How do you get around now? I walk every day, so my spreadsheet would tell me this is my most used mode. We are all pedestrians at some point in our journey, whether it is walking the entire way, walking to our destination from where we parked our car or bike, or walking from a transit vehicle to a destination. However, I’ve actually been walking less since moving downtown (compared to when I lived in Tempe) because everything is closer together. Since starting my new job, I’ve primarily been walking to and from work twice a day since I’m close enough to go home for lunch. Now that it’s summer, I’m starting to bike more since it is two to three times faster and gives me a few extra minutes at home before I have to leave.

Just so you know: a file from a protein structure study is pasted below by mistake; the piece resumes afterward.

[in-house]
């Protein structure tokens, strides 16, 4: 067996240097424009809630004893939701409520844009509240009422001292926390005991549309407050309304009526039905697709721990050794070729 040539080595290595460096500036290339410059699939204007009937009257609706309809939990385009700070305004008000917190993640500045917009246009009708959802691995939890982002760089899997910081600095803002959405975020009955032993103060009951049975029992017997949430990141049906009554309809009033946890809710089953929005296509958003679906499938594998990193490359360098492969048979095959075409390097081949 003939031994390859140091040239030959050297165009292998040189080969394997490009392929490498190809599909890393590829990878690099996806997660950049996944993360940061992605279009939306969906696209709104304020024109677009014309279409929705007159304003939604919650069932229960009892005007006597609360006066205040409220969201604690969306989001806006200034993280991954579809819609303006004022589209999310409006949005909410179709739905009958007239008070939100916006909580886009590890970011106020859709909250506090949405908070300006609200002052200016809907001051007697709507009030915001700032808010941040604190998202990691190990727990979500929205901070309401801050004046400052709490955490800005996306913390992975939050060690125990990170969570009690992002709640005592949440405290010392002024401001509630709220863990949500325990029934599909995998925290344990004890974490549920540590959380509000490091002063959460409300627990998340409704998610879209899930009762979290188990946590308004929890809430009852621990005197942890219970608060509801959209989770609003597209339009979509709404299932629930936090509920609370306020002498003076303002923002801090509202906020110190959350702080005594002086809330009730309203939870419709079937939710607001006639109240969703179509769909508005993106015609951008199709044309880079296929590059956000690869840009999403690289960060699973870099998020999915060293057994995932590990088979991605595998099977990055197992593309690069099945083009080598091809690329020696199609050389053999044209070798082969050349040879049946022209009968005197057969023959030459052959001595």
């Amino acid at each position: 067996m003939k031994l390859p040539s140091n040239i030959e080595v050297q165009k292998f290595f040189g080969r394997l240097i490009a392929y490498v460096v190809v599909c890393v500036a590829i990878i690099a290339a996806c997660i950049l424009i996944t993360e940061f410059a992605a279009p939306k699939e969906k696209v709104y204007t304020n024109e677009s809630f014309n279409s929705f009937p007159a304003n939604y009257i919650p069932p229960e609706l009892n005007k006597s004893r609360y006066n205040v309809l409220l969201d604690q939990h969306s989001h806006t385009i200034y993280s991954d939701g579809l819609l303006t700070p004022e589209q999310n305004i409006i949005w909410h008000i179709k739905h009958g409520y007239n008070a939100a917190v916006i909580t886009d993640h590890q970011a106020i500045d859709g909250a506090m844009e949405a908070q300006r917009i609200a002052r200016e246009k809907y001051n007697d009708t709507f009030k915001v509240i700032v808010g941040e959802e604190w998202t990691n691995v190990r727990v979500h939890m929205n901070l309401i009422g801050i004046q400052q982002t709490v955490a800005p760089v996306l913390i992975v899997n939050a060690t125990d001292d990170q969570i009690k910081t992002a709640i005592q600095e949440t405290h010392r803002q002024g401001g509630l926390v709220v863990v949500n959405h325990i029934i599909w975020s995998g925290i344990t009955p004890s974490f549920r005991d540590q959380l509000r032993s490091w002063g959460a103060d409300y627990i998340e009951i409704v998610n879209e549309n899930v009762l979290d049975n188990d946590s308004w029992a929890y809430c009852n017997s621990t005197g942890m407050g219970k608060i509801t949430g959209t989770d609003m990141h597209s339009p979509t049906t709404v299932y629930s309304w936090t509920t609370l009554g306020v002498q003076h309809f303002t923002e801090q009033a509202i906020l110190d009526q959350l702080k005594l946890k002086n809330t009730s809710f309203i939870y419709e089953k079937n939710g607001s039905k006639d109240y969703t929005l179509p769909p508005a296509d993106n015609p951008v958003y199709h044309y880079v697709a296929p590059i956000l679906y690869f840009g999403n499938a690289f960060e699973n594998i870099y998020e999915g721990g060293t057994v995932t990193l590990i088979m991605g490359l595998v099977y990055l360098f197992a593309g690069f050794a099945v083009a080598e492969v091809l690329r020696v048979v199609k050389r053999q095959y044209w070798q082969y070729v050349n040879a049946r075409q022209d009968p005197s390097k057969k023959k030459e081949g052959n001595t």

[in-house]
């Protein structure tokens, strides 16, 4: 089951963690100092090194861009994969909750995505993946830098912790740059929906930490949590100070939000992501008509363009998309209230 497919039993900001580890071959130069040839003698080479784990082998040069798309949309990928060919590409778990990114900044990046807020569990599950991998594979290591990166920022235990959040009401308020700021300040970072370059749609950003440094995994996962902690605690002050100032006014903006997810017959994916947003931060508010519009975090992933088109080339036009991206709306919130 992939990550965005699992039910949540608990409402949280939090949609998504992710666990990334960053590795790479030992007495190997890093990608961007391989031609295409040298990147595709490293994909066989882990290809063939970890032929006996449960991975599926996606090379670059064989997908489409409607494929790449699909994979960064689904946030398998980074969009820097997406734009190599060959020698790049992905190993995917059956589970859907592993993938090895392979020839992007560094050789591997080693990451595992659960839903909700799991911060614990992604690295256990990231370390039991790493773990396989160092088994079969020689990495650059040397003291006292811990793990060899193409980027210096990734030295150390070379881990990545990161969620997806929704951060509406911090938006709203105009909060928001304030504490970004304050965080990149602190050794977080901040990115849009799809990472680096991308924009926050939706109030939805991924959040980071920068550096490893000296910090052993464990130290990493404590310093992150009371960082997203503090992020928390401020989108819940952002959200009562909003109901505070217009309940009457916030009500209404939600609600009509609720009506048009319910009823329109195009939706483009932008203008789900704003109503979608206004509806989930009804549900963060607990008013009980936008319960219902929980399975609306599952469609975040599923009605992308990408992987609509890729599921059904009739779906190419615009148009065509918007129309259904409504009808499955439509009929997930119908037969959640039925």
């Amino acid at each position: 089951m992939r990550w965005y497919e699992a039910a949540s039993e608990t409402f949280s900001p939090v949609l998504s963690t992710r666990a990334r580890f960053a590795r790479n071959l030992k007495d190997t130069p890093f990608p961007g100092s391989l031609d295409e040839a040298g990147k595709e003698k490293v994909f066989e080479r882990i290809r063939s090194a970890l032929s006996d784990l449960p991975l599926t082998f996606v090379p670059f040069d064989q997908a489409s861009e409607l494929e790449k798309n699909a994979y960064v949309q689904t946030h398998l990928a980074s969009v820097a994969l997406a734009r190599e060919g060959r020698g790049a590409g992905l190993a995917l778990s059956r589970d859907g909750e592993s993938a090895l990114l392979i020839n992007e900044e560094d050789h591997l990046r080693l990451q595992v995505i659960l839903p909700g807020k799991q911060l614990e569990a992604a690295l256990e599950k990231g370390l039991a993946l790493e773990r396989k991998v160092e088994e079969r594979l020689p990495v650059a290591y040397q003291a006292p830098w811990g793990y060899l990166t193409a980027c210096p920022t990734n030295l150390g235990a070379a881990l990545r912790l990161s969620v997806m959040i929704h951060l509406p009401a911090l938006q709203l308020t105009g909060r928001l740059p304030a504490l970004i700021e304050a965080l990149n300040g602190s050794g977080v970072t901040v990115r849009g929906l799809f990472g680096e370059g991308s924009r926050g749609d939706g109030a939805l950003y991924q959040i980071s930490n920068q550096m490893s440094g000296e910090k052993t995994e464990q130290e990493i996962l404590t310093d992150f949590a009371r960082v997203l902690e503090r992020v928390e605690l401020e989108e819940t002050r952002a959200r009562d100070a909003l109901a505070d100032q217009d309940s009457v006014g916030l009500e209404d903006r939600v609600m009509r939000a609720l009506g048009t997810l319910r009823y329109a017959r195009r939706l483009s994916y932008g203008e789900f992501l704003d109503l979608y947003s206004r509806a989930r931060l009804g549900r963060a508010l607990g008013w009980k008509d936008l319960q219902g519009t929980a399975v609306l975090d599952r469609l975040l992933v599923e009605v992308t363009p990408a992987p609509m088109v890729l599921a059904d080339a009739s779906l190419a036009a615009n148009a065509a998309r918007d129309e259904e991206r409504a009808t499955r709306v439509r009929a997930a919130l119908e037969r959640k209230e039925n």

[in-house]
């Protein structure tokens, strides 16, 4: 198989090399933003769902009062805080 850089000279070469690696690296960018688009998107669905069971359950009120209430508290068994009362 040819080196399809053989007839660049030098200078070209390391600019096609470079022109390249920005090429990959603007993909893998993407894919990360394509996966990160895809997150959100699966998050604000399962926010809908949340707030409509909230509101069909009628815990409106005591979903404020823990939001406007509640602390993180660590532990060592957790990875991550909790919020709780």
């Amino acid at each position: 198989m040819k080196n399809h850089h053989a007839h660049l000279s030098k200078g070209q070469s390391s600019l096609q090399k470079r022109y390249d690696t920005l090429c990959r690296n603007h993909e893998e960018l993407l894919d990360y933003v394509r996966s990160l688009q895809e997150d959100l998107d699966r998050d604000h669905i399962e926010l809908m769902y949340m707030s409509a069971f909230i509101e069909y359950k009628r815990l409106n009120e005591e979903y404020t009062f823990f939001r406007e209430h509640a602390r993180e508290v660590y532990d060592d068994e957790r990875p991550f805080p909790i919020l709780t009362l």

If I’m not walking somewhere, I’m pretty evenly split between biking and transit. I have three bikes, and I’m beginning to use them all frequently, but my most used bike is my Lectric 3.0. It gets me the furthest and is more flexible than transit when I’m taking trips out of downtown. I’m starting to use my Brompton more when I do trips that involve a transit component since it’s so easy to bring on a bus or a train. For example, to attend the TBAG Women/Trans/Femme ride in South Tempe, I brought my Brompton on the Light Rail, transferred to an Orbit, and biked the last mile.